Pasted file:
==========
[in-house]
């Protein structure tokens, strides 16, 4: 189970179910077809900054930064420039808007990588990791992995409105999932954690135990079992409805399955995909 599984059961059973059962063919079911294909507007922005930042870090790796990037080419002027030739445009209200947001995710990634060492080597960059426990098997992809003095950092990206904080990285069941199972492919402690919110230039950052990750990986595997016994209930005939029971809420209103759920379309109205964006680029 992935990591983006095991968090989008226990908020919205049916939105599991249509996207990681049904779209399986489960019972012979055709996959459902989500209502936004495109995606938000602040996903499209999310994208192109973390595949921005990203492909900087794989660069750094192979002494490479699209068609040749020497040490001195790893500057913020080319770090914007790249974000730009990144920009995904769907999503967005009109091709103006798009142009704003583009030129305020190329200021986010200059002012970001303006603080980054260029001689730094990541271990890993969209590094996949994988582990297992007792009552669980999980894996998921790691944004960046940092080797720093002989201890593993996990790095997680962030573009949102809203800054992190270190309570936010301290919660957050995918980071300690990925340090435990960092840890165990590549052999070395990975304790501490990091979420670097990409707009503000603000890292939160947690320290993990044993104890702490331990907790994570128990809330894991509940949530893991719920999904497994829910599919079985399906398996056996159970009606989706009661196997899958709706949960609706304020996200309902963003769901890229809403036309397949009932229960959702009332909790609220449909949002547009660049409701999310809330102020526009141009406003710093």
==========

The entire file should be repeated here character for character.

[in-house]
């Protein structure tokens, strides 16, 4: 189970179910077809900054930064420039808007990588990791992995409105999932954690135990079992409805399955995909 599984059961059973059962063919079911294909507007922005930042870090790796990037080419002027030739445009209200947001995710990634060492080597960059426990098997992809003095950092990206904080990285069941199972492919402690919110230039950052990750990986595997016994209930005939029971809420209103759920379309109205964006680029 992935990591983006095991968090989008226990908020919205049916939105599991249509996207990681049904779209399986489960019972012979055709996959459902989500209502936004495109995606938000602040996903499209999310994208192109973390595949921005990203492909900087794989660069750094192979002494490479699209068609040749020497040490001195790893500057913020080319770090914007790249974000730009990144920009995904769907999503967005009109091709103006798009142009704003583009030129305020190329200021986010200059002012970001303006603080980054260029001689730094990541271990890993969209590094996949994988582990297992007792009552669980999980894996998921790691944004960046940092080797720093002989201890593993996990790095997680962030573009949102809203800054992190270190309570936010301290919660957050995918980071300690990925340090435990960092840890165990590549052999070395990975304790501490990091979420670097990409707009503000603000890292939160947690320290993990044993104890702490331990907790994570128990809330894991509940949530893991719920999904497994829910599919079985399906398996056996159970009606989706009661196997899958709706949960609706304020996200309902963003769901890229809403036309397949009932229960959702009332909790609220449909949002547009660049409701999310809330102020526009141009406003710093």